# Can a gas giant have an other gas planet as satellite?

Is it possible for a gas giant (A very big one) to have an other smaller gas planet as satellite?

• This might interest you. . . Nov 2, 2014 at 15:12
• @HDE226868 Interessting stuff indeed, thanks, but even if it states that small gas planets exists, id doesn't state if they can be in orbit of greater gas planets? Let's say two gas planets orbits near each other, doesn't it make one (the bigger) to drain the other's gas? Nov 2, 2014 at 15:17
• I think you misunderstood me. I wasn't saying it was a duplicate - I literally just thought you might find it interesting! Nov 2, 2014 at 15:18
• @HDE226868 I never said I thought it was duplicate, sorry if I misformuled, but indeed it interessted me! thanks, I justed pointed out how it could be linked with my question Nov 2, 2014 at 15:19
• Technically, the question should be asking about "... another smaller gas body as an exomoon." A "planet", since the 2006 IAU resolution, must directly orbit the Sun. Nov 3, 2014 at 13:48

It would seem so.

Think about brown dwarfs. At the lower end of the mass spectrum, they're only a couple dozen times that mass of Jupiter, and only a couple times the mass of Hot Jupiters. Some brown dwarfs have been found to have planets. Taking a look at some examples:

• 2M1207: Roughly 25 Jupiter masses, this brown dwarf has a planetary-mass object orbiting it, 2M1207b. This object has between 3 and 10 times that mass of Jupiter, and is fairly hot, although it orbits far from the star.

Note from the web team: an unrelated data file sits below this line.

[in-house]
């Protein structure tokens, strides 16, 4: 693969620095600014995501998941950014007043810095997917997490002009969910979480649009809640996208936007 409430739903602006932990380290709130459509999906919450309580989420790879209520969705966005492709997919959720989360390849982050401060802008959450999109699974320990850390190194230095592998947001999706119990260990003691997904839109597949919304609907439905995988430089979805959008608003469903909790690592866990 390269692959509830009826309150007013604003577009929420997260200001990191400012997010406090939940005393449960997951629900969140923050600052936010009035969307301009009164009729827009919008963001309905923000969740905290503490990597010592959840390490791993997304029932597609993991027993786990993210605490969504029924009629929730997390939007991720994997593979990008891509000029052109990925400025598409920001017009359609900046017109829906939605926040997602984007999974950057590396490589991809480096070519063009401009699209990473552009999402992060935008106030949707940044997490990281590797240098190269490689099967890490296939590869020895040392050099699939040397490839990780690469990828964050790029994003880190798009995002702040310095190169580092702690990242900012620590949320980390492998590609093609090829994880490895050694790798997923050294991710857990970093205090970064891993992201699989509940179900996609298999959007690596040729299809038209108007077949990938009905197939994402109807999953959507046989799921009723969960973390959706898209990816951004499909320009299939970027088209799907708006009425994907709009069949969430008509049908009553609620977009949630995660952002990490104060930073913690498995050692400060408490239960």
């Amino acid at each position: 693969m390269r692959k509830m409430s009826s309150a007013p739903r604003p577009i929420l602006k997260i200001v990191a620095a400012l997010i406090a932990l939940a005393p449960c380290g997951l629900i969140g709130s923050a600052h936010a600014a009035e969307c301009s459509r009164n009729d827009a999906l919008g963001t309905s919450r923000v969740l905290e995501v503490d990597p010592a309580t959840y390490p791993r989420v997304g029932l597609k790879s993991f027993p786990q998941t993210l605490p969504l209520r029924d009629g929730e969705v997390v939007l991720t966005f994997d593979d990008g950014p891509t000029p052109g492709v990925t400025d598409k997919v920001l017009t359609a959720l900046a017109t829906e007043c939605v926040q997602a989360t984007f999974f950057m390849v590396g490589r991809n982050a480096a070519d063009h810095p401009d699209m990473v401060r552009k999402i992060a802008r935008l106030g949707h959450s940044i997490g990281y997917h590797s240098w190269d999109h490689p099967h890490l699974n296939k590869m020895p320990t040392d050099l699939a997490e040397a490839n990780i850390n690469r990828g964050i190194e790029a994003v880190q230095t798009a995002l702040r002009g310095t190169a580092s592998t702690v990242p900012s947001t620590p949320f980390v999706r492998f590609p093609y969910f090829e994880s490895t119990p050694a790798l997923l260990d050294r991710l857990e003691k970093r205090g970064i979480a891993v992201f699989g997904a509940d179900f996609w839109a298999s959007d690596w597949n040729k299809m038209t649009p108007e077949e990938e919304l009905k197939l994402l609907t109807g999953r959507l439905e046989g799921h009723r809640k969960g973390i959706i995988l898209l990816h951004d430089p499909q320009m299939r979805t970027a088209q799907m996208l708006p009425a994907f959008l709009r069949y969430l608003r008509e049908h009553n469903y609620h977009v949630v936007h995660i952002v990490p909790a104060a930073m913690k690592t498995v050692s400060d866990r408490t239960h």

• 2MASS J04414489+2301513: Roughly 20 Jupiter masses, with a companion on the scale of 5 to 10 Jupiter masses that could be a planet.

Note that these brown dwarfs are very low-mass, only a bit more massive than hot Jupiters. They can have orbiting gas giants - why couldn't high-mass hot Jupiters have the same?

Video games think so: http://en.spaceengine.org/forum/10-1762-1

More generally, we know this can work for stars in a stable way: there are ternary stars where a close binary orbits a large, distant third sun. So replace the binary stars by gas giants, and there you go. And the Pluto-Charon system tells us that similarly sized bodies can orbit each other around a star.

So the physics does not preclude the configuration in and of itself.

There are the usual problems then with likelihood: gravitational capture is hard, and planet formation is generally expected to be noticeably different from star formation. The latter we can maybe get around: the gas giants are nearly to the brown dwarf stage, so that star formation mechanisms are more applicable.

According to the Selected Examples here, Jupiter has density comparable to the Sun, so I would expect this to mean we can scale the binary part of the stellar system to gas giant levels without making the system any more unstable than its stellar counterpart.

A precise knowledge of the relevant physics to assert that confidently, and to know if the stability could last for millions or billions of years, is currently beyond me.